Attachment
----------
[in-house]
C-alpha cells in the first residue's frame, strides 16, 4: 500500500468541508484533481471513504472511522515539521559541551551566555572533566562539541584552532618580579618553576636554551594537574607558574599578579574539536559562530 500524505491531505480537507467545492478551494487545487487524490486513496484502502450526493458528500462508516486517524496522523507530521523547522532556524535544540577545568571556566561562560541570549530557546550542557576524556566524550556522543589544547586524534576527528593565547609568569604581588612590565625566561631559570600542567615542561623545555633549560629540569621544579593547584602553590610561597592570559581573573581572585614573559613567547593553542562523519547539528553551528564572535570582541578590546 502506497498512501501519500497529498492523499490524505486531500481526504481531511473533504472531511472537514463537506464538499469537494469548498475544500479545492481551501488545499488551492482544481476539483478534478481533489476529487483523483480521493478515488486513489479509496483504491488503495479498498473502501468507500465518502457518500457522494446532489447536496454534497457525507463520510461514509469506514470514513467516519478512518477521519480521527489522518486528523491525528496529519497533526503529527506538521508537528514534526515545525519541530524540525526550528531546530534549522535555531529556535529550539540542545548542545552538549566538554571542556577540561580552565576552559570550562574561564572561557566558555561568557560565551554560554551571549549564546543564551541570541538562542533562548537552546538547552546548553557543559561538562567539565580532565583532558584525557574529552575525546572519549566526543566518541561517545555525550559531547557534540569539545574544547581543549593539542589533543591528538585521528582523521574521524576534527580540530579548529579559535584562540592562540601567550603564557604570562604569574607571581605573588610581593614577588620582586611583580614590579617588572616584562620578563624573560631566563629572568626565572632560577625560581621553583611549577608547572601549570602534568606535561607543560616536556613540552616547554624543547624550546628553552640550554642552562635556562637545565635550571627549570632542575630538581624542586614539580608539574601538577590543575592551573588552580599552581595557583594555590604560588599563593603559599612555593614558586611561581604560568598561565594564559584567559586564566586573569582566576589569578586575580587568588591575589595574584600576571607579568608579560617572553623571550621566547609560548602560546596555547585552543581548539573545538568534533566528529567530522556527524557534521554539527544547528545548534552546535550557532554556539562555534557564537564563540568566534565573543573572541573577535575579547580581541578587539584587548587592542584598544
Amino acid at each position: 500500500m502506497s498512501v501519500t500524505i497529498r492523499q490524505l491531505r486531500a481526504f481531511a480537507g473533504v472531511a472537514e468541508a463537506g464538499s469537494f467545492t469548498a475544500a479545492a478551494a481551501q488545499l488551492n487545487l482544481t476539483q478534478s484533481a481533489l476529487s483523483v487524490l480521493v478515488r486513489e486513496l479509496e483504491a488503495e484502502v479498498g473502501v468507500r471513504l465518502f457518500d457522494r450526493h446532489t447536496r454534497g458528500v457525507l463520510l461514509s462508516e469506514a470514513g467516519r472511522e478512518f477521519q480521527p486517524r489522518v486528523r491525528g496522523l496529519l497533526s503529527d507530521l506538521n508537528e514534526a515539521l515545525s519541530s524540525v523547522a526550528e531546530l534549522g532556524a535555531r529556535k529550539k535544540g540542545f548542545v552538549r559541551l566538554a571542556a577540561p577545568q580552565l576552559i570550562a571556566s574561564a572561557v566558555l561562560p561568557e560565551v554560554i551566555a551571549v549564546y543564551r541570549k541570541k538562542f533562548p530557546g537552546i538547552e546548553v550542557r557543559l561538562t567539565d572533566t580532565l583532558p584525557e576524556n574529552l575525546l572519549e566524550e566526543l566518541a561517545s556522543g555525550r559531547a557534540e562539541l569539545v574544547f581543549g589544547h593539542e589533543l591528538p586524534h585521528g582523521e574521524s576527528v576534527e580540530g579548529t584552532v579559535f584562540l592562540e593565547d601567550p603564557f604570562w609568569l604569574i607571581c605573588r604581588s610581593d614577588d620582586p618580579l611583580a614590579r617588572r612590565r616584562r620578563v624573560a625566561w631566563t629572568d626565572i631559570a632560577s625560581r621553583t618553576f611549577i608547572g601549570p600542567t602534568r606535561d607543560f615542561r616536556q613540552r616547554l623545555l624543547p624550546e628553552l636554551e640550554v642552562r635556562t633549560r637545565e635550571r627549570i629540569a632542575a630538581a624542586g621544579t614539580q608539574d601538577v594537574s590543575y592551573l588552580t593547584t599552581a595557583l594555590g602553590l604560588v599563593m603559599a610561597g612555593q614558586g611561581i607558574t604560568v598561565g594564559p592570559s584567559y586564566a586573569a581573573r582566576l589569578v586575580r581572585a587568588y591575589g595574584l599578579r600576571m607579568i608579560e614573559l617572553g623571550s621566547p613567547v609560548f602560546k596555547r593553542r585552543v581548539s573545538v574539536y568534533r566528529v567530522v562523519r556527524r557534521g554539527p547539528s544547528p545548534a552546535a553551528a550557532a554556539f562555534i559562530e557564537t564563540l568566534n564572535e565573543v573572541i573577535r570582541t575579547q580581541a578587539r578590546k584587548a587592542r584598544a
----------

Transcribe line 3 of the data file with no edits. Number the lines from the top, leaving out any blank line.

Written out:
Amino acid at each position: 500500500m502506497s498512501v501519500t500524505i497529498r492523499q490524505l491531505r486531500a481526504f481531511a480537507g473533504v472531511a472537514e468541508a463537506g464538499s469537494f467545492t469548498a475544500a479545492a478551494a481551501q488545499l488551492n487545487l482544481t476539483q478534478s484533481a481533489l476529487s483523483v487524490l480521493v478515488r486513489e486513496l479509496e483504491a488503495e484502502v479498498g473502501v468507500r471513504l465518502f457518500d457522494r450526493h446532489t447536496r454534497g458528500v457525507l463520510l461514509s462508516e469506514a470514513g467516519r472511522e478512518f477521519q480521527p486517524r489522518v486528523r491525528g496522523l496529519l497533526s503529527d507530521l506538521n508537528e514534526a515539521l515545525s519541530s524540525v523547522a526550528e531546530l534549522g532556524a535555531r529556535k529550539k535544540g540542545f548542545v552538549r559541551l566538554a571542556a577540561p577545568q580552565l576552559i570550562a571556566s574561564a572561557v566558555l561562560p561568557e560565551v554560554i551566555a551571549v549564546y543564551r541570549k541570541k538562542f533562548p530557546g537552546i538547552e546548553v550542557r557543559l561538562t567539565d572533566t580532565l583532558p584525557e576524556n574529552l575525546l572519549e566524550e566526543l566518541a561517545s556522543g555525550r559531547a557534540e562539541l569539545v574544547f581543549g589544547h593539542e589533543l591528538p586524534h585521528g582523521e574521524s576527528v576534527e580540530g579548529t584552532v579559535f584562540l592562540e593565547d601567550p603564557f604570562w609568569l604569574i607571581c605573588r604581588s610581593d614577588d620582586p618580579l611583580a614590579r617588572r612590565r616584562r620578563v624573560a625566561w631566563t629572568d626565572i631559570a632560577s625560581r621553583t618553576f611549577i608547572g601549570p600542567t602534568r606535561d607543560f615542561r616536556q613540552r616547554l623545555l624543547p624550546e628553552l636554551e640550554v642552562r635556562t633549560r637545565e635550571r627549570i629540569a632542575a630538581a624542586g621544579t614539580q608539574d601538577v594537574s590543575y592551573l588552580t593547584t599552581a595557583l594555590g602553590l604560588v599563593m603559599a610561597g612555593q614558586g611561581i607558574t604560568v598561565g594564559p592570559s584567559y586564566a586573569a581573573r582566576l589569578v586575580r581572585a587568588y591575589g595574584l599578579r600576571m607579568i608579560e614573559l617572553g623571550s621566547p613567547v609560548f602560546k596555547r593553542r585552543v581548539s573545538v574539536y568534533r566528529v567530522v562523519r556527524r557534521g554539527p547539528s544547528p545548534a552546535a553551528a550557532a554556539f562555534i559562530e557564537t564563540l568566534n564572535e565573543v573572541i573577535r570582541t575579547q580581541a578587539r578590546k584587548a587592542r584598544a